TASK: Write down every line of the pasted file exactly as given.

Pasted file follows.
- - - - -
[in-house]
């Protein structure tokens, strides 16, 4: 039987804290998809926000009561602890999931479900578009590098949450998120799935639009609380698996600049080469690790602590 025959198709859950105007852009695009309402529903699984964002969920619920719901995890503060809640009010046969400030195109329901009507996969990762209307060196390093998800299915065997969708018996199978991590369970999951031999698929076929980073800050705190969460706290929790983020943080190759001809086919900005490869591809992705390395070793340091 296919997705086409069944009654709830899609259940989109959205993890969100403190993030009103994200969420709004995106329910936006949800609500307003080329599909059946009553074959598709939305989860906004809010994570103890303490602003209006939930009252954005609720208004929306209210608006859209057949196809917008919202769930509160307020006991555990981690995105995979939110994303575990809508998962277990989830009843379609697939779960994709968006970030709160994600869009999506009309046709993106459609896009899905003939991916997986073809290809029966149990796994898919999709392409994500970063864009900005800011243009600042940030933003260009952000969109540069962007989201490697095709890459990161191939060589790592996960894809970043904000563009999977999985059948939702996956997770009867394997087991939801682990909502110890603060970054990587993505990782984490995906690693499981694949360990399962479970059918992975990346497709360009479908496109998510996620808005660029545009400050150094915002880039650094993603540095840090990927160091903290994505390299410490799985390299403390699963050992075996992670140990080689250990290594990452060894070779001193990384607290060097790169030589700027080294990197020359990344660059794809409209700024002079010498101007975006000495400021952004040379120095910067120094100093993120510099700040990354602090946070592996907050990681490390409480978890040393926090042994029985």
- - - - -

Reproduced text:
[in-house]
């Protein structure tokens, strides 16, 4: 039987804290998809926000009561602890999931479900578009590098949450998120799935639009609380698996600049080469690790602590 025959198709859950105007852009695009309402529903699984964002969920619920719901995890503060809640009010046969400030195109329901009507996969990762209307060196390093998800299915065997969708018996199978991590369970999951031999698929076929980073800050705190969460706290929790983020943080190759001809086919900005490869591809992705390395070793340091 296919997705086409069944009654709830899609259940989109959205993890969100403190993030009103994200969420709004995106329910936006949800609500307003080329599909059946009553074959598709939305989860906004809010994570103890303490602003209006939930009252954005609720208004929306209210608006859209057949196809917008919202769930509160307020006991555990981690995105995979939110994303575990809508998962277990989830009843379609697939779960994709968006970030709160994600869009999506009309046709993106459609896009899905003939991916997986073809290809029966149990796994898919999709392409994500970063864009900005800011243009600042940030933003260009952000969109540069962007989201490697095709890459990161191939060589790592996960894809970043904000563009999977999985059948939702996956997770009867394997087991939801682990909502110890603060970054990587993505990782984490995906690693499981694949360990399962479970059918992975990346497709360009479908496109998510996620808005660029545009400050150094915002880039650094993603540095840090990927160091903290994505390299410490799985390299403390699963050992075996992670140990080689250990290594990452060894070779001193990384607290060097790169030589700027080294990197020359990344660059794809409209700024002079010498101007975006000495400021952004040379120095910067120094100093993120510099700040990354602090946070592996907050990681490390409480978890040393926090042994029985």